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Trunzo To Succeed Jeff Post As CUNA Mutual Group President/CEO

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MADISON, Wis. (11/8/13)--CUNA Mutual Group today announced that Robert N. "Bob" Trunzo will be its next president/CEO, succeeding Jeff Post, who is retiring.  The appointment is effective, Jan. 1, 2014.
 
Since joining CUNA Mutual Group in June 2005, Trunzo has held a number of senior leadership positions, most recently as president of CUNA Mutual Group Insurance and Financial Services. Trunzo becomes the eighth president of CUNA Mutual Group in its 78-year history. 
 
"After a thorough succession planning process and extensive consideration, the Board of Directors is excited to have Bob carry on CUNA Mutual Group's rich tradition and execute our future strategy," said Eldon Arnold, board chairman.
 
"Bob is uniquely qualified to carry on the work we started nine years ago to help credit unions, their members, small business owners and America's farmers reach their financial goals.  He has been an integral part of what we built and is the best person to carry the vision forward," Post said.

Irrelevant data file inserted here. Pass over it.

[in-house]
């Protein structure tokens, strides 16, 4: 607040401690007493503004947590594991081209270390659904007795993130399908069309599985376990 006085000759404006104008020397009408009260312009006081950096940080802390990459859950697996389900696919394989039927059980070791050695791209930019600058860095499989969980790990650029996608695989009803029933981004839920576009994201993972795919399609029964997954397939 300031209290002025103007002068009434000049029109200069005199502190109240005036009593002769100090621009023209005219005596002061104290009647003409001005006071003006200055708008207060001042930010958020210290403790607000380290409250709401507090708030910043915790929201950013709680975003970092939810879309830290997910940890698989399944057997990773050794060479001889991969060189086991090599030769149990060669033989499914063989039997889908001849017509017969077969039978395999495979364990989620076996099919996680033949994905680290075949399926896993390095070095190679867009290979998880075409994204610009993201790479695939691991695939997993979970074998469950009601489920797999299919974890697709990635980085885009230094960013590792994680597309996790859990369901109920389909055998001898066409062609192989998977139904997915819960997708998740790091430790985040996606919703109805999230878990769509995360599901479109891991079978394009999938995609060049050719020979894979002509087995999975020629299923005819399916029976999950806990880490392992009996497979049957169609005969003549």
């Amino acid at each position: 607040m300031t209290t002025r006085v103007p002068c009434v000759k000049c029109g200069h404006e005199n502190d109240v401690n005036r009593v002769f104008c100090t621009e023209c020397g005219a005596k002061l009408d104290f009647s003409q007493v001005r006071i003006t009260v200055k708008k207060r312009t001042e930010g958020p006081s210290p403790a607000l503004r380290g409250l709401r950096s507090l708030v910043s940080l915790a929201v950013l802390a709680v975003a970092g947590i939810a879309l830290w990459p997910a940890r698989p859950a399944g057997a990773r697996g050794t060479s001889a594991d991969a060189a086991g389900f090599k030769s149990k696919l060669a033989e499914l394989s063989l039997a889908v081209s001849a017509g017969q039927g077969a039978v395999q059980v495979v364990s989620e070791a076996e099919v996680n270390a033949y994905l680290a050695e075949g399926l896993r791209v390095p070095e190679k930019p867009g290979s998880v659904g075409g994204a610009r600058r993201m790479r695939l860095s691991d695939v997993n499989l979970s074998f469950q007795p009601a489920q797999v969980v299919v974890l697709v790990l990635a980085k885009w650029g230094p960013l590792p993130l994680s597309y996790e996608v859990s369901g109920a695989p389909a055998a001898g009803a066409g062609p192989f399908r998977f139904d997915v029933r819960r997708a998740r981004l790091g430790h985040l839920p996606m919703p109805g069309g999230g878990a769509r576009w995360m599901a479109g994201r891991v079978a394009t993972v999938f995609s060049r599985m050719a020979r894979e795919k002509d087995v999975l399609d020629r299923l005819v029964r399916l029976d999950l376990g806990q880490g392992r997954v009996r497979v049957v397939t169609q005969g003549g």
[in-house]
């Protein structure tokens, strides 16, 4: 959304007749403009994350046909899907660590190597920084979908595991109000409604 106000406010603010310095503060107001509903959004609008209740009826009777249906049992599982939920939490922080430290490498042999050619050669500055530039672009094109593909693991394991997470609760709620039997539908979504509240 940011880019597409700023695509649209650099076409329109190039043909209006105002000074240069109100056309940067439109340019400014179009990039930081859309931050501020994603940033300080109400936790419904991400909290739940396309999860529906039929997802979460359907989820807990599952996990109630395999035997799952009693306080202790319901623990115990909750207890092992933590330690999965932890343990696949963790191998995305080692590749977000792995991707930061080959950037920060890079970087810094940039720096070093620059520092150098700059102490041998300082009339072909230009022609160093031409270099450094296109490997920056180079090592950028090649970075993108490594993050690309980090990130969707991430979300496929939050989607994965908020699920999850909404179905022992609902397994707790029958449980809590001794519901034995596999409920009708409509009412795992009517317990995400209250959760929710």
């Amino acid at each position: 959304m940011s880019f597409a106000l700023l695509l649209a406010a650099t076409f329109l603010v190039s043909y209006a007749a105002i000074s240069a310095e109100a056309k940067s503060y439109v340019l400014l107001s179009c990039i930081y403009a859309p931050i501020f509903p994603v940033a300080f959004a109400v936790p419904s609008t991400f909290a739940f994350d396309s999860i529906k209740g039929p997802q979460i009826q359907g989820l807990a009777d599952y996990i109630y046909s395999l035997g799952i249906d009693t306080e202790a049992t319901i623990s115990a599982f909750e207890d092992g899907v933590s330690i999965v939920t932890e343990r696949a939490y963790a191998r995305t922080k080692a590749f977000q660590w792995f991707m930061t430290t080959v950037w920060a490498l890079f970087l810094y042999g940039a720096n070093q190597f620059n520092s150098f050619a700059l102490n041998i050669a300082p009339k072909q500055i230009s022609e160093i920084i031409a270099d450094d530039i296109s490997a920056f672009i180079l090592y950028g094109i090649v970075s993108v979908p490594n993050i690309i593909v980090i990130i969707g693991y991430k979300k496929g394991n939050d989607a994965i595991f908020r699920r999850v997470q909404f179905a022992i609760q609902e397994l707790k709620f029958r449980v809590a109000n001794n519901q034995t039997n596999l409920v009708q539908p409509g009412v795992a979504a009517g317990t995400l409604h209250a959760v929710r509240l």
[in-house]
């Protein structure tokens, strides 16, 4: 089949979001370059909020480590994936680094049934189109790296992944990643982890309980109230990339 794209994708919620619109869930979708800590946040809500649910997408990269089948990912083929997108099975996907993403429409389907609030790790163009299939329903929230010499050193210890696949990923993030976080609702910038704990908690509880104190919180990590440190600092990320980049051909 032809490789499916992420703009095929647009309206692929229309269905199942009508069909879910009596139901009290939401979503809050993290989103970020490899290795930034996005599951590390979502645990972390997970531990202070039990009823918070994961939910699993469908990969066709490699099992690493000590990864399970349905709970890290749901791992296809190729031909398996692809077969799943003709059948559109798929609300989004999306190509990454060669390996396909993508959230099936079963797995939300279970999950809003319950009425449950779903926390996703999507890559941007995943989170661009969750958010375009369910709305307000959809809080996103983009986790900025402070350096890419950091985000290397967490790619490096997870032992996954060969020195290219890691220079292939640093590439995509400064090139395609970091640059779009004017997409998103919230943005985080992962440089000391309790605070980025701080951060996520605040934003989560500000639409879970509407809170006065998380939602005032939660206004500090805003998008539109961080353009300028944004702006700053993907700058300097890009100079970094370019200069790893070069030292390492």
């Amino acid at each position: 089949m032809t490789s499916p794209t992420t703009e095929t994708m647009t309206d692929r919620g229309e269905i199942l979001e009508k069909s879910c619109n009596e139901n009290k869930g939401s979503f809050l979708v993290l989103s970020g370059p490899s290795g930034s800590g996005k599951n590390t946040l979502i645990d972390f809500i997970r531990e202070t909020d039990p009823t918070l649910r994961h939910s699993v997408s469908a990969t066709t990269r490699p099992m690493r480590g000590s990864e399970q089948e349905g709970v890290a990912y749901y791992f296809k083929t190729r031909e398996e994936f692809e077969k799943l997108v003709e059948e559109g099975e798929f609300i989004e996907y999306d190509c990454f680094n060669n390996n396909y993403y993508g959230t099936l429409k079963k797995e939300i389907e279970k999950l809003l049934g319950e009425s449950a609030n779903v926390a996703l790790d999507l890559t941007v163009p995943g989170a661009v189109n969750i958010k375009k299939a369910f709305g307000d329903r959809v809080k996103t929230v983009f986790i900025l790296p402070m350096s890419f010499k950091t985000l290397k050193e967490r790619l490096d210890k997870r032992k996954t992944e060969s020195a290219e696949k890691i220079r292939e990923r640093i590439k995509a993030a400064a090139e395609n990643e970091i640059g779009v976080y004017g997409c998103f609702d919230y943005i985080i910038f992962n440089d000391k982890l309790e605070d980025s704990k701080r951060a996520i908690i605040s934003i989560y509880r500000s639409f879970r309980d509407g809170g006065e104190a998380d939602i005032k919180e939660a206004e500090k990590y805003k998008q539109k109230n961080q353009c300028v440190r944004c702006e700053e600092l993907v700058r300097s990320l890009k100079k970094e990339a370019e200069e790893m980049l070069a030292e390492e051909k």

In his role as president of CUNA Mutual Group Insurance and Financial Services, Trunzo was responsible for the products, distribution and service of the company's U.S. credit union businesses as well as its 401(k) business. Trunzo was responsible for nearly 3,000 of the company's 4,500 employees and approximately $2 billion of CUNA Mutual Group's annual revenues.
 
"Jeff will be assisting the Board and Bob to assure a smooth transition through July of 2014," Arnold said.
 
Post joined CUNA Mutual Group in January of 2005. He led a multi-year transformation plan that repositioned the organization for success in the credit union marketplace and beyond. The plan included reinvention of CUNA Mutual Group's sales distribution model and its customer service, product and investment strategies.